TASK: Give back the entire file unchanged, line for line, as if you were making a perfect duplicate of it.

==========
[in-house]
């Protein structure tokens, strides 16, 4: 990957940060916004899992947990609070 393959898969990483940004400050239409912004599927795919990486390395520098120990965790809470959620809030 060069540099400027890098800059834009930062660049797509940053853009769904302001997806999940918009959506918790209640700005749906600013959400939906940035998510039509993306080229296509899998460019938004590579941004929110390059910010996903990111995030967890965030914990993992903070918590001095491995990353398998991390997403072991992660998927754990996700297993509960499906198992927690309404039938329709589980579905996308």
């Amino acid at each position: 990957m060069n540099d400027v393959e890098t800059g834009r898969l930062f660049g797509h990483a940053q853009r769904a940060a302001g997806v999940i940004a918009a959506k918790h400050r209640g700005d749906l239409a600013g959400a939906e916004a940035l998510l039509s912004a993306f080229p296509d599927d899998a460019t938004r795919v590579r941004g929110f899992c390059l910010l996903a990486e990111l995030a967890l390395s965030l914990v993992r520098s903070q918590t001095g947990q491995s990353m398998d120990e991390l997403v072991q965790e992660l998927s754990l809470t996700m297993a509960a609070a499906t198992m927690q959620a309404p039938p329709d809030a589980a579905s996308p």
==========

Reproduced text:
[in-house]
């Protein structure tokens, strides 16, 4: 990957940060916004899992947990609070 393959898969990483940004400050239409912004599927795919990486390395520098120990965790809470959620809030 060069540099400027890098800059834009930062660049797509940053853009769904302001997806999940918009959506918790209640700005749906600013959400939906940035998510039509993306080229296509899998460019938004590579941004929110390059910010996903990111995030967890965030914990993992903070918590001095491995990353398998991390997403072991992660998927754990996700297993509960499906198992927690309404039938329709589980579905996308």
């Amino acid at each position: 990957m060069n540099d400027v393959e890098t800059g834009r898969l930062f660049g797509h990483a940053q853009r769904a940060a302001g997806v999940i940004a918009a959506k918790h400050r209640g700005d749906l239409a600013g959400a939906e916004a940035l998510l039509s912004a993306f080229p296509d599927d899998a460019t938004r795919v590579r941004g929110f899992c390059l910010l996903a990486e990111l995030a967890l390395s965030l914990v993992r520098s903070q918590t001095g947990q491995s990353m398998d120990e991390l997403v072991q965790e992660l998927s754990l809470t996700m297993a509960a609070a499906t198992m927690q959620a309404p039938p329709d809030a589980a579905s996308p």